Hiring decisions based on first-year grades miss 'exceptional students,' according to new paper
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Selective opportunities for law students, including law review membership, judicial clerkships and large law firm association positions, are largely based on first-year grades. And the tradition leaves out many "exceptional students," according to a March 22 working paper that studied classes between 1979 and 2019 at an unnamed top 20 law school.
Titled “Improving the Signal Quality of Grades,” it was written by Adam Chilton, a professor at the University of Chicago Law School; Peter Joy and Kyle Rozema, both of whom are professors at the Washington University School of Law in St. Louis; and James Thomas, an economist in the Federal Trade Commission.
According to their research, 24% of the students who graduated in the top 10% of their classes did not have that same distinction when they finished first-year courses. Delaying when selective opportunities are awarded to students could improve career opportunities, according to the paper.
However, the authors admit that law schools have had little success in convincing judges or law firms to stop recruiting students based on first-year grades, so the piece is largely focused on class changes that might better show who is an exceptional student.
Increasing the number of assessments in first-year classes could decrease the possibility of missing exceptional students and so could re-weighting classes and changing grading scales, according to the authors. Changing the set of professors teaching first-year classes might help, too.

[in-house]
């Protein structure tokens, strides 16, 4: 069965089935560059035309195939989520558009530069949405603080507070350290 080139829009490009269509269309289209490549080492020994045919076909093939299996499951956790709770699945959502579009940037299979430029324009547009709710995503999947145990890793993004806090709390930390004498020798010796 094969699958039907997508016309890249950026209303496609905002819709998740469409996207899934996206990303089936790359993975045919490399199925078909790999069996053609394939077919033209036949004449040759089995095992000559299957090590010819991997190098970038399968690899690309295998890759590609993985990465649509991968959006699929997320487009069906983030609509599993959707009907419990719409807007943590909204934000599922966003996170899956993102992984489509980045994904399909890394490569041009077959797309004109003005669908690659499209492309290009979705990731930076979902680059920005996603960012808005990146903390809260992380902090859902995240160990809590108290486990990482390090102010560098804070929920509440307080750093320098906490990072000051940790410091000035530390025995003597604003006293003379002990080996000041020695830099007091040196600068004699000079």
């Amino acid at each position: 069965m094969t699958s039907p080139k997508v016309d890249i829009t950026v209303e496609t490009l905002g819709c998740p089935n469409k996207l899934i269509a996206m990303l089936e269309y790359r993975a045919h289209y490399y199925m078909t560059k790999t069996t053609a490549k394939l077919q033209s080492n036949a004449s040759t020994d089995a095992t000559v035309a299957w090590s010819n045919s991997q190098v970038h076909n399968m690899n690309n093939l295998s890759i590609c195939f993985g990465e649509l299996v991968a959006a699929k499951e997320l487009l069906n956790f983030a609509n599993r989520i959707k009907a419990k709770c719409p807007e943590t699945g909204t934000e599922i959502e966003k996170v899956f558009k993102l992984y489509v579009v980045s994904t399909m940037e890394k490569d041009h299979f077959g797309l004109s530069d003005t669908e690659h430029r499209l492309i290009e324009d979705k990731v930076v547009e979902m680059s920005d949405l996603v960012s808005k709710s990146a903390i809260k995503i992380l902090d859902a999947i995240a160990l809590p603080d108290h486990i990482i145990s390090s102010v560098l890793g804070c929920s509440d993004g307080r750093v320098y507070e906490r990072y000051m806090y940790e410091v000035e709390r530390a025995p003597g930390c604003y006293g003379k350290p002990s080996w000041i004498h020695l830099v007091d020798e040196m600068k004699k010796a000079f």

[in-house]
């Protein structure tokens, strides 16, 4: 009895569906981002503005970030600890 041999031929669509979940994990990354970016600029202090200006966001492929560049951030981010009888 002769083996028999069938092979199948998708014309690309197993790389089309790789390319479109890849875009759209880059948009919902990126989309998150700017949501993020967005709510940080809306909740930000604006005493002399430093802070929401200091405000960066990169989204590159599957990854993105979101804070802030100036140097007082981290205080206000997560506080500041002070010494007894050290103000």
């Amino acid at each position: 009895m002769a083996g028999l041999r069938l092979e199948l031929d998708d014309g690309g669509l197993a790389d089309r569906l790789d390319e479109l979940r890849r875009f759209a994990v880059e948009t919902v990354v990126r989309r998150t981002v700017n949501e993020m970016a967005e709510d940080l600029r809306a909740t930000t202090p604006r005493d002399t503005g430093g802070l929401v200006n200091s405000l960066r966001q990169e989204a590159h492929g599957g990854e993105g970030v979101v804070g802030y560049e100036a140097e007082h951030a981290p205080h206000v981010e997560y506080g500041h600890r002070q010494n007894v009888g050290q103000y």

The authors discuss the “signal quality” of grades, a term related to how marks in specific classes explain performance in other courses. Civil procedure is the first-year course with the strongest correlation to upper-level grades, and contracts has the weakest correlation, according to the paper.
Also discussed are “noisy grades” and “noisy professors.”
“By ‘noisy grades,’ we mean that grades in a particular classroom … do not provide much information about how students will perform in upper-level courses,” Rozema told the ABA Journal in an email. “By ‘noisy professors,’ we mean that certain professors consistently assign noisy grades.”
While it’s possible that professors are roughly the same regarding how noisy their grades are, the research found that some professors repeatedly give much more noisy grades, Rozema adds.
“We find strong evidence that some professors assign much noisier grades than other professors time and time again,” he says.